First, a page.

One hundred years ago, Nova Scotia was a sombre place. School closures were frequent and church services were often cancelled. People were encouraged to stay in their homes and avoid contact with their neighbours.
The province, along with much of the rest of the world, was still in the grips of the Spanish flu, the last outbreak of which was just starting.
By the end of its final flare-up, Spanish influenza killed more people in Nova Scotia than the 1917 Halifax Explosion, but the impact on the province of the most deadly pandemic in world history has been relatively unexplored.
New research suggests about 2,200 people died in the province, about 200 more than the death toll from the Halifax Explosion.
Women were hit particularly hard by the virus, which was most deadly for adults under 65. Many nurses and other women died after caring for patients and family members who’d fallen ill.
“Most people don’t even remember that the epidemic took place because it’s so long ago and has never been written about,” said medical historian Allan Marble. “It was a major, major catastrophe that we faced.”
Deaths only recently counted
Marble wondered for years why the Nova Scotia experience wasn’t looked at in depth.
“And then I realized they couldn’t because the important information about the influenza was in the vital statistics department in the government, and they were not releasing the vital statistics,” he said.
After the government released those statistics in 2005, Marble began combing through the data to chronicle how many people died and where.
The first deaths were reported in 1918 in Cape Breton and the final deaths from the virus, which is a strain of H1N1, came in 1920.
“[The flu] was brought in by a soldier who was returning from the First World War,” said Marble.
On Sept. 1, 1918, a young woman was reported dead in the Cape Breton community of Belle Côte.
Within two weeks, 14 people in the area had died. Waves of returning soldiers brought more of the virus to Sydney and Halifax, as did fishermen from Massachusetts — where the virus had already taken hold — who landed in the southwest of the province to sell fish and supplies.
By the end of the final outbreak in early 1920, there had been roughly 2,200 deaths from the flu in all parts of the province, according to Marble’s research.
“It is amazing to me how in Advocate Harbour, for instance, which was very isolated at the time, there were deaths,” Marble said.
“And that’s because of course they were being delivered mail, there were RCMP going through there, there were clergymen, there were peddlers. And frankly anyone that was carrying the virus could transmit it to other people.”
Historian Ruth Whitehead has written a book about the impact of the Spanish flu on Nova Scotia, which will be released in October.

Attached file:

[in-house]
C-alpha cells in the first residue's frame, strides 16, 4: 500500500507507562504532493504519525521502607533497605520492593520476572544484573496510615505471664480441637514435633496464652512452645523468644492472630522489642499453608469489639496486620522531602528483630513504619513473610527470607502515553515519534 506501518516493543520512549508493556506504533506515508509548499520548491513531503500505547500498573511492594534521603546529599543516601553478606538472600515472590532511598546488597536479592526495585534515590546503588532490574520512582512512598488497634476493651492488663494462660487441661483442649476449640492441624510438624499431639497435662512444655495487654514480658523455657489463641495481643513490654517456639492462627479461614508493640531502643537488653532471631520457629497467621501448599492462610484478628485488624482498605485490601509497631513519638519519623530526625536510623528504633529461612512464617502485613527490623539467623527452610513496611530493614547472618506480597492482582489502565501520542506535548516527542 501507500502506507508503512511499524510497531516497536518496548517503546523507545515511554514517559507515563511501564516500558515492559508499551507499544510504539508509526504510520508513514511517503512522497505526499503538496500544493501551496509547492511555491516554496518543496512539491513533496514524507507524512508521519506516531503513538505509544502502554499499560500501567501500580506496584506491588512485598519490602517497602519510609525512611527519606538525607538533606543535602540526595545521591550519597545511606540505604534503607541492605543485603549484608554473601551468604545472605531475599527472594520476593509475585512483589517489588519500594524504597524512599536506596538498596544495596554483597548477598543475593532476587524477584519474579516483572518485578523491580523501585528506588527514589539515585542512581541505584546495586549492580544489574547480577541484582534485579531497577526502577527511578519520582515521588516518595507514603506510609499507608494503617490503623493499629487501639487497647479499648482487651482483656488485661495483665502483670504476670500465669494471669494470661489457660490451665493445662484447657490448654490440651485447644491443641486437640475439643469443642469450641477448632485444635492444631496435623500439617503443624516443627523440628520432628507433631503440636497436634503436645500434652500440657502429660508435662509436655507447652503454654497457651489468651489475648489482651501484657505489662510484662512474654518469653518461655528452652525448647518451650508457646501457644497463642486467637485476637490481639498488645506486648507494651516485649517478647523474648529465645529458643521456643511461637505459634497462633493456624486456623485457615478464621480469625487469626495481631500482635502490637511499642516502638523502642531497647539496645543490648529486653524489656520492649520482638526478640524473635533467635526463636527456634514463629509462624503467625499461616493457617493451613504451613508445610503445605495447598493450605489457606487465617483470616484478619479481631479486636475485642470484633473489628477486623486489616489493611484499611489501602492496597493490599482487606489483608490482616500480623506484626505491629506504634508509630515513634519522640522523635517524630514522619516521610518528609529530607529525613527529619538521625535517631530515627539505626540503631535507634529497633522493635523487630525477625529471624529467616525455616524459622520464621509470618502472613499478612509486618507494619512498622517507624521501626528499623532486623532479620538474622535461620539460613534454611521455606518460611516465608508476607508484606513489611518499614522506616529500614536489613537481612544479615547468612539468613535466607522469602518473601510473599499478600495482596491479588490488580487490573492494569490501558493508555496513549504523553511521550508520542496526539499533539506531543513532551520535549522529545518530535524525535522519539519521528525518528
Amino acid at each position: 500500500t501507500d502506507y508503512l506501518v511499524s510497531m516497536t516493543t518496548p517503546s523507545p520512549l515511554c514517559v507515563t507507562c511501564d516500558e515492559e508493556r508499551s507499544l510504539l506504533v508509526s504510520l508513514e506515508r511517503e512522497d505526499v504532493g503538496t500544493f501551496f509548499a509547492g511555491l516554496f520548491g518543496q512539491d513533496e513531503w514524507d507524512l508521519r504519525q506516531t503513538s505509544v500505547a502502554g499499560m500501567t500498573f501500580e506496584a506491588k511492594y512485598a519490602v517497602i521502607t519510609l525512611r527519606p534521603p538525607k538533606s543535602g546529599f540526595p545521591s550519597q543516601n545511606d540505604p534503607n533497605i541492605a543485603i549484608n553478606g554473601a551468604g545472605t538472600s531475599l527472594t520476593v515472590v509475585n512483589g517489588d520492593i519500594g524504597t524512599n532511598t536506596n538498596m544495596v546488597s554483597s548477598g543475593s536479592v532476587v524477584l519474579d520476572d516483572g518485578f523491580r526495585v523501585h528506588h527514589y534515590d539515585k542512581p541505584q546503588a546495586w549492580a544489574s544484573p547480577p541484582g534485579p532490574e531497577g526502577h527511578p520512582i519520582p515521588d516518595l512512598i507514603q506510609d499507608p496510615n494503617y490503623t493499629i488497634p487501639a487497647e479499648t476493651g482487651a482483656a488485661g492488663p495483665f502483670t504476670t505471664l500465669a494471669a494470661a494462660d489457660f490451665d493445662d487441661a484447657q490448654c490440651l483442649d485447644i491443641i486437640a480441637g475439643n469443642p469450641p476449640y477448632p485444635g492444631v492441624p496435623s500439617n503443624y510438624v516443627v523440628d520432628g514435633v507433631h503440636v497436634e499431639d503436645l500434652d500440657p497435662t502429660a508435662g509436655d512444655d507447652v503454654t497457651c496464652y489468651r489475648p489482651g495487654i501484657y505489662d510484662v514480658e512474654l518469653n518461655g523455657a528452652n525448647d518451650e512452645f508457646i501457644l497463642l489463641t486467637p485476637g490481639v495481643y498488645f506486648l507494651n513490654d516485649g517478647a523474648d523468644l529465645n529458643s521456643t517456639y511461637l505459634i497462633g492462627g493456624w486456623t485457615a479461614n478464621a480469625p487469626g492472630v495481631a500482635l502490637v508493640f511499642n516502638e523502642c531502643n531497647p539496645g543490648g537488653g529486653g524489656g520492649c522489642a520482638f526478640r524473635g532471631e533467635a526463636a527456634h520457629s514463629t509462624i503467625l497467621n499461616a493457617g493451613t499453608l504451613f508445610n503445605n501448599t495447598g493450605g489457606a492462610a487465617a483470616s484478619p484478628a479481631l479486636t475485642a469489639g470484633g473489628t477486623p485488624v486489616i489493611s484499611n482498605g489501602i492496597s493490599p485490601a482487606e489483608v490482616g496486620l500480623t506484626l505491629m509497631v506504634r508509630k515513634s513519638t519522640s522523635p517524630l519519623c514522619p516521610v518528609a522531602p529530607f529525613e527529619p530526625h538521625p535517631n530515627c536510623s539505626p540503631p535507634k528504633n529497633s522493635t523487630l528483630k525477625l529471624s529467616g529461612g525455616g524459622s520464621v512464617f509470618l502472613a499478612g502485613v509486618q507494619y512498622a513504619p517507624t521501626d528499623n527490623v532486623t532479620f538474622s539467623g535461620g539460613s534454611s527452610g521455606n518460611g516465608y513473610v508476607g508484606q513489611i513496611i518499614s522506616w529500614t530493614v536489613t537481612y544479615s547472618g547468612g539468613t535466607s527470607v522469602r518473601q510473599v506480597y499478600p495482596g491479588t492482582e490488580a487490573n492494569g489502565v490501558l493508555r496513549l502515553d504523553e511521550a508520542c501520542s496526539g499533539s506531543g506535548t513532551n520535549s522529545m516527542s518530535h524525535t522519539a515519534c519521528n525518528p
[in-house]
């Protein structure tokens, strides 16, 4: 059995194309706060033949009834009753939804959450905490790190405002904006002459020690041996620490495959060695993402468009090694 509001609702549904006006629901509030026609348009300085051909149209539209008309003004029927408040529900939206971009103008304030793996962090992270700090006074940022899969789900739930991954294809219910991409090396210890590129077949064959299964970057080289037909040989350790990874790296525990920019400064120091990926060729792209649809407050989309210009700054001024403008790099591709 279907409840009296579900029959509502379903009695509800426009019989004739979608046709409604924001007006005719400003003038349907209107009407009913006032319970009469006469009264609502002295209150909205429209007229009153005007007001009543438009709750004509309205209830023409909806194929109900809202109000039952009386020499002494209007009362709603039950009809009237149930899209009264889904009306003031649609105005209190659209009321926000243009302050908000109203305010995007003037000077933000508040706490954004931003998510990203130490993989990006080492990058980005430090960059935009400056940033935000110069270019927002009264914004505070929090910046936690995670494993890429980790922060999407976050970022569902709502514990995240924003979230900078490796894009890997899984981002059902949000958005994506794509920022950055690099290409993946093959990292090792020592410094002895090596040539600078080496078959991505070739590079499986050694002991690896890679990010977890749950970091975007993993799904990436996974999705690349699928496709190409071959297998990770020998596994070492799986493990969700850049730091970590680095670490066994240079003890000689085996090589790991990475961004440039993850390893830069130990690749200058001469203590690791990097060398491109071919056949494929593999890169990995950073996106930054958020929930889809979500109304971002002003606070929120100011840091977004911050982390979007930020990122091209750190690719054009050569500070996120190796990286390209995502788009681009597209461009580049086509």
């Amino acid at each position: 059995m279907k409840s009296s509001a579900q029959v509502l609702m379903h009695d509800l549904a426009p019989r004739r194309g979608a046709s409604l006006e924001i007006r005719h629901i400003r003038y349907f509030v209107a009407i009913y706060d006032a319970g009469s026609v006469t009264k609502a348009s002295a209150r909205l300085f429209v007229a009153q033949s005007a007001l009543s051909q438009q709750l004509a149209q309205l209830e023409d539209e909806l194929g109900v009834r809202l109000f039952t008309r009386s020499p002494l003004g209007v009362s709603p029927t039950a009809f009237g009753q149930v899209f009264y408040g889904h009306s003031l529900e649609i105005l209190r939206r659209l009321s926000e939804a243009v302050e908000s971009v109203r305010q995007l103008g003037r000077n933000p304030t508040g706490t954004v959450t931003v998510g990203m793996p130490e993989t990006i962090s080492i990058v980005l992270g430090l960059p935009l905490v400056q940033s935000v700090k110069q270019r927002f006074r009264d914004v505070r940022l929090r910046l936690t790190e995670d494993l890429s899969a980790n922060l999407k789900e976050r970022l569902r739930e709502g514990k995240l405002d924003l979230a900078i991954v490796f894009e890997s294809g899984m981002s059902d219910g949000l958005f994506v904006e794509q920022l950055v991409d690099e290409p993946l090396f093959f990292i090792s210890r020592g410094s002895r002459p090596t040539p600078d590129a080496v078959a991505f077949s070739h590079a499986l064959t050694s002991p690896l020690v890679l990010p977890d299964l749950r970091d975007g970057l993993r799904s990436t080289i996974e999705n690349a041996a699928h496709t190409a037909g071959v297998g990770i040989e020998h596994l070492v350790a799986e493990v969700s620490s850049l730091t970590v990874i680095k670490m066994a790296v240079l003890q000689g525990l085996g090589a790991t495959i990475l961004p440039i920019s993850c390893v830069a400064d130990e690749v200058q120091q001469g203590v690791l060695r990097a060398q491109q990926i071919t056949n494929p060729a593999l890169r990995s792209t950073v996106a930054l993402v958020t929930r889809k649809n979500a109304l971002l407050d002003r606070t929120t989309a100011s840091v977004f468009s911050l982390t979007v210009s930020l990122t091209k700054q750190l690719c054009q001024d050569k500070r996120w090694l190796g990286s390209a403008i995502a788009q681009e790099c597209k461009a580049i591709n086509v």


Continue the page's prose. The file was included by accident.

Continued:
One of the stories she collected was that of a Pugwash man who survived being shot 28 times while fighting in the First World War.
“He finally got invalided back to Canada and recovered enough to be named the customs master for the Port of Pugwash. His life seemed to be finally settling down a little bit, and he married a nice young woman,” said Whitehead. “Only a few months later, [he] died of influenza.”
Whitehead was inspired to document the experience after she began investigating the story of an uncle who died from the virus in the U.S.
“It made me realize I didn’t know what happened in Nova Scotia,” she said. “I think it’s something we need to think about for the future, let alone to remember about the past. And since very few people here in Nova Scotia or elsewhere talk about this, or know about it … I hope this book might do a little bit to mitigate that.”
Once she began looking into it, Whitehead found stories of communities, families and individuals devastated by the virus.
In Petit-de-Grat, the crew of a vessel carrying salt brought the virus, incapacitating the community so badly that no one in the outside world heard about the epidemic until a month after it started.
In Kings County, an elderly man staggered through snow to get help for his family, all of whom were sick, only to have all but one member die before the doctor arrived.
Quick action prevented spread
Despite losses like these, Marble said Nova Scotia fared well compared to most other provinces, a fact he attributes in part to what the mayor of Halifax, Dr. Arthur C. Hawkins, did.
“He sent three doctors to Boston to find out what they had done to prevent it and deal with it. And fortunately he did that because when those three doctors came back a few days later, they said to him, ‘Dr. Hawkins, you have to close all public places in Halifax,'” Marble said.
In the absence of an effective public-health system or provincial government response, Marble said the mayor, along with public health and quarantine officers, acted on their own to limit the spread.
Together, they imposed isolation orders, closing public places and advising people to stay home on three occasions between late 1918 and early 1920, making Nova Scotia the first province to do so.
“Even though they frequently didn’t agree on things, when they realized this was a crisis, they combined forces,” Marble said. “Those three are heroes as far as I’m concerned.”
He’d like to see them get public recognition for their efforts, but said there’s another way to honour their legacy.
“People definitely should get a flu shot every year. No doubt about it,” he said. “We have to have a way to be prepared.”
Whitehead said by understanding the impact the Spanish flu had on Nova Scotia, it can help people better respond to a future pandemic.
She hopes that knowing the history will encourage people to recognize how Nova Scotians came together to help one another through a difficult time.
“The thing that really impressed me was the common sense and compassion that people all over Nova Scotia showed to each other,” she said. “People just did the best they could.”
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